If you come upon a young person who is deeply troubled, sad and discouraged, remind him that eternal life has already begun if he or she will only allow God to give that to them. We may have to walk a rough and rocky road to get there, but the journey is so worth it. Along that road you will find love, you will see the faces of your children as they enter the world, you will see them grow, you will grow closer and closer to your beloved and to God and when it's done you will go home with Jesus - every day a new tomorrow filled with joy unimaginable and nothing the devil can do to you will take that away from you.

 - T. King © 2014

Saturday, February 15, 2014

Ministries: The Missing Ministry

Go through the web pages for most Adventist churches and you'll find a listing of church ministries.  You'll find a Youth Ministry and perhaps a Children's Ministry. You'll find a Women's Ministry and all too rarely anymore, a Dorcas Society which does ministry to the poor and supports disaster relief and sometimes a food bank. What you seldom see, however, is the third leg of the Women's/Children's ministry partnership -- the Men's Ministry.

We've always had ministry departments for children and youth. The women's ministry has become ubiquitous throughout SDA churches. They have their own conferences. They have their own objectives for ministering to the women of the church and the community. We have youth congresses, youth outreaches and youth programs.

What we don't have in anything like the breadth that we need is a ministry to meet the needs of men. There are conferences and churches which do offer men's ministries. Some are quite extensive in their outreach, others are kind of superficial to be honest. Some may question the need for a formal men's ministry program, especially at the local church level. Some might argue that everything else that happens in the church is the men's ministry - the preaching, the deacon's work, the financial management, the building committees and the like.  That could well have been the case a hundred years ago when male/female roles were more well-defined, but in the modern SDA movement, women have moved into all these areas and taken leadership roles as elders, church board members and even in the pulpit. My own home church in Keene, Texas recently hired a women as lead pastor, shattering a century-old history during which not a single female ordained pastor served in even a secondary pastoral role as far as I know. Things are changing and men are, I think, confused as to what happens next for us. In some ways the church is beginning to feel to some men like the church is becoming a club for women and children and that we're the dinosaurs in this extinction scenario.

We blithely assume that men know what they need to do and will just naturally take care of themselves. It seems that the church has subconsciously decided that men need no such
guidance; that new church members who are male will just naturally take their place within the body of the church and do whatever it is that men do without a lot of coaching.

I don't believe we can safely assume that men understand their role in the life of the church anymore. I've seen far too many men come to church on Sabbath with their wives on their arm and pretty much shadow them. They make no strong connections within the church with other males. They take on no jobs or duties unless asked. They are easily overlooked. Eventually, many of them, their social life existing almost entirely outside of the church, just give up and start dropping their wives and kids (for whom we have an active ministry) off at the door and picking them up at noon.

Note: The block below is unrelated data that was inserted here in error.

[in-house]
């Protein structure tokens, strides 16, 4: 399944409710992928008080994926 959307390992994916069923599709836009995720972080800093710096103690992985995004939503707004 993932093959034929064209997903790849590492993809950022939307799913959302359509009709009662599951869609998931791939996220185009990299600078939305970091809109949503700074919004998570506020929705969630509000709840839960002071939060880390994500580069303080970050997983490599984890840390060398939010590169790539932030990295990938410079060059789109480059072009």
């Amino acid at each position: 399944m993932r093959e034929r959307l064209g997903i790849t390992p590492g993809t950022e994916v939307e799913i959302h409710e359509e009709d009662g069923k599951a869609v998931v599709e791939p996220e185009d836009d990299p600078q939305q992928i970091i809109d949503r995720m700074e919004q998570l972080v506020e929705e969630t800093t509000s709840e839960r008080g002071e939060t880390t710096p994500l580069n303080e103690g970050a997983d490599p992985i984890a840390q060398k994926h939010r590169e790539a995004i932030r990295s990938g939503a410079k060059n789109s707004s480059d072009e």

Because our roles are changing so rapidly in recent times, even though much of the change may actually be for the better, I think it's time to establish men's ministries in our churches. Here's why I believe that.


  1. Many of our men are new to the faith and did no grow up with strong male role models. Many times our boys grow up with single moms or with fathers who don't attend church. They missed out on seeing their dads lead out in Pathfinders, helping repair the church, doing building projects, teaching and mentoring and developing friendships with other men. A men's ministry might provide strong male role models for guys unsure what they should do as a member of the SDA church. 
  2. Men need socialization as much as women do, but they are not as good at forging those bonds in a social setting like women are. Men tend to forge friendships in work settings or where they are with other guys who are working toward a common purpose. Guys don't invite each other over for tea. They ask for help to hang a garage door or invite someone to go fishing. Adventist guys aren't even sure that fishing is moral given our stance on vegetarianism. Men's ministries could organize men's prayer breakfasts, men's recreational activities and men's conferences where we talk about doing guy things for the church.
  3. Men can do things that women and children can't do as well. God made us bulkier and on the whole better able to cope with things electrical, mechanical and technical. Not to say women can't do some of this stuff too, but if we need to lift heavy plywood decking onto the top of a church roof, give me 4 burly guys any day. There are things the church needs that guys can do. There is no excuse for any church to go unmaintained if it's got 40 or 50 male church members who can help out.  A men's ministry could be responsible for asking its members to do stuff like that as part of their activities.